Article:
But c'mon, Theta had smiled to himself. It was a pet. It was small and fluffy and it gave Harold a kind of love Theta hoped he needed. Simple and instinctual.


On Earth, fathers gave their children pets and children hugged their parents. How superior could Gallifrey be if they'd forgotten that?


The Zela was a steadfast companion, following Harold's every step, rubbing against his legs and licking his toes. Now it stared up at Theta, eyes of glass, fur matted by blood.


"It was an accident," Harold said. His eyes were red, but Theta hadn't seen any tears. "I was trying to—"


"it doesn’t matter what you were trying. Something is dead that could've been alive. That's all that matters."


Harold looked at the Zela like he was committing broken skin, broken bones, to memory. "It probably didn't like being a pet anyway."




Ushas always found Koschei's progress so easy to check on. No matter what, he kept growing, so that gave her a tidy visual reminder of what phase they were in. Seeing him now, she thought she'd missed one. He was tall and hairy and smelled off. Ah. Puberty. Soon she'd find if he'd inherited his father's penchant for females in their nubile years.


"My studies are progressing well," he said as soon as she opened her mouth. He'd been waiting. "I'm in good health." Theta hasn't said any sentimental foolishness to me lately. That's all you were going to ask. Correct?"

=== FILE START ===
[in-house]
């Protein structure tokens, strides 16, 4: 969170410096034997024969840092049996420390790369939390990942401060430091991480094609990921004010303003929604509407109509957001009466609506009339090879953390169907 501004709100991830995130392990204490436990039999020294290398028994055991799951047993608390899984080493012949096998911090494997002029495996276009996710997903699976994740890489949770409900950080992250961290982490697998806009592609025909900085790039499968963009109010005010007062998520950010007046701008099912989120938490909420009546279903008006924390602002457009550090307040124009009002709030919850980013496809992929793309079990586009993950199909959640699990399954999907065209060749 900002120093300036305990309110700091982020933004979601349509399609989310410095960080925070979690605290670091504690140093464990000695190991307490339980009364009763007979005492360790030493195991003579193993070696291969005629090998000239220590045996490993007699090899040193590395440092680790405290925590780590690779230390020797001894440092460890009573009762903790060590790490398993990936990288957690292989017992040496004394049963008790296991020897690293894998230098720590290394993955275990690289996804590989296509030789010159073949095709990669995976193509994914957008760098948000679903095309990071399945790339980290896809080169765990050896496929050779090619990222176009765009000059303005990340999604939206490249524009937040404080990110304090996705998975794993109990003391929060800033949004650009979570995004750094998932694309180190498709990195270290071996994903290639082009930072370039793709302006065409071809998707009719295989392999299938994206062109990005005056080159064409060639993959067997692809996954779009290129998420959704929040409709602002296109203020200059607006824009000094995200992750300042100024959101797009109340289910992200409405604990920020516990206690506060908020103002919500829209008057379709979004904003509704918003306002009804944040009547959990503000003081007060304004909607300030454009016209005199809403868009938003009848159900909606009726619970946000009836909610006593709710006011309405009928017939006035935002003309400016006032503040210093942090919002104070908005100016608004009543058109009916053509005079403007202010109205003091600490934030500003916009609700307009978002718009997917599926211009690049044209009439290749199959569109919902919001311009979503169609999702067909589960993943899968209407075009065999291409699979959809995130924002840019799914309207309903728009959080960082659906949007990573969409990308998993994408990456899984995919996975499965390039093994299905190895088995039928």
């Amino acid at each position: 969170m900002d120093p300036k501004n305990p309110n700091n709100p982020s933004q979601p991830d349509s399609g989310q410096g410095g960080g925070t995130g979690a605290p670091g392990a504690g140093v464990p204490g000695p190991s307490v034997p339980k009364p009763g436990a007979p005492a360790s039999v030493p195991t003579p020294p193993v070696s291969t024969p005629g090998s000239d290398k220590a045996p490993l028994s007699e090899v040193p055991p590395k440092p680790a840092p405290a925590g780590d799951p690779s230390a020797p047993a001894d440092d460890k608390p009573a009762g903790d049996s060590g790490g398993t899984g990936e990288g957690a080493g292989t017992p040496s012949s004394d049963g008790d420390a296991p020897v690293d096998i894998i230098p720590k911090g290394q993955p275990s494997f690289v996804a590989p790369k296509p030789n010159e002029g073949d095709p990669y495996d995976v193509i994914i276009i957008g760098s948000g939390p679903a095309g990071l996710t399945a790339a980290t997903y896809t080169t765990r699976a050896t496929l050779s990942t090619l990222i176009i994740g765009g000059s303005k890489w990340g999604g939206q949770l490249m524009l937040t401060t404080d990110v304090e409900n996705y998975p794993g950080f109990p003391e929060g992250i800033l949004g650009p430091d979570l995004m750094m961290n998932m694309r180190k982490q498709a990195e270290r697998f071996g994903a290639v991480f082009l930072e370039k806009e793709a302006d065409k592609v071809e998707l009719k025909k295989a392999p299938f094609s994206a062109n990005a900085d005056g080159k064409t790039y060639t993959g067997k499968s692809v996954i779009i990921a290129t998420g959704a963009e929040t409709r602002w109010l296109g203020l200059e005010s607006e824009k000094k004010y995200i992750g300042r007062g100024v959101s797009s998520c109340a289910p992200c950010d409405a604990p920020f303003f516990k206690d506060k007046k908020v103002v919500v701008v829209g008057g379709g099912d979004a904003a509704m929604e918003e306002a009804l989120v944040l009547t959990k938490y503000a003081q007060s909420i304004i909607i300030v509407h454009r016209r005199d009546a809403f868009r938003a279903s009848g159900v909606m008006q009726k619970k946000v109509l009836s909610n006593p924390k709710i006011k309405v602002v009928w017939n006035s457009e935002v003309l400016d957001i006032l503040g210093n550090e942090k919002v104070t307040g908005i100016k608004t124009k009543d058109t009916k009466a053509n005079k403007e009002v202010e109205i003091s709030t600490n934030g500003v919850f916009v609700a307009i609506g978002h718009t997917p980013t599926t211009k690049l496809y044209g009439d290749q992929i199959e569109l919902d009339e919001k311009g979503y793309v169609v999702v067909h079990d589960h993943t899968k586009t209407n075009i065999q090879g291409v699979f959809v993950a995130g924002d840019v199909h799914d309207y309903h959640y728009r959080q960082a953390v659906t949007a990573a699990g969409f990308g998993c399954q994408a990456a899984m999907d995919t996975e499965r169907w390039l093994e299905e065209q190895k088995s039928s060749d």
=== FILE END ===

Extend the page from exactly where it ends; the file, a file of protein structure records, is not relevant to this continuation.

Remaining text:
"Many forms of life find routine comforting," she countered with a hot blush. Theta had called her predictable as well.


"And many of them die. Should I do that as well?" He scanned her lab like a predator scenting prey. Koschei ended up tipping on the glass wall of her miniaturized life experiment. "That is adorable."


"It's resource-conscious. Imagine a world where only the laborers are small, while the elite rule in tiny luxury."


"You can't keep the underclass under foot if they can step on you."


She restrained her prodding arm. "What do you want, Koschei?"


He looked at her hand. "Your touch is warmer than I would've thought." He kept looking, fascinated by the contrast in epidermis. "I want to ask you a question: Why?"


"Why you're here? Doesn't Theta have a speech for the occasion?" She felt his muscles tense under her hand.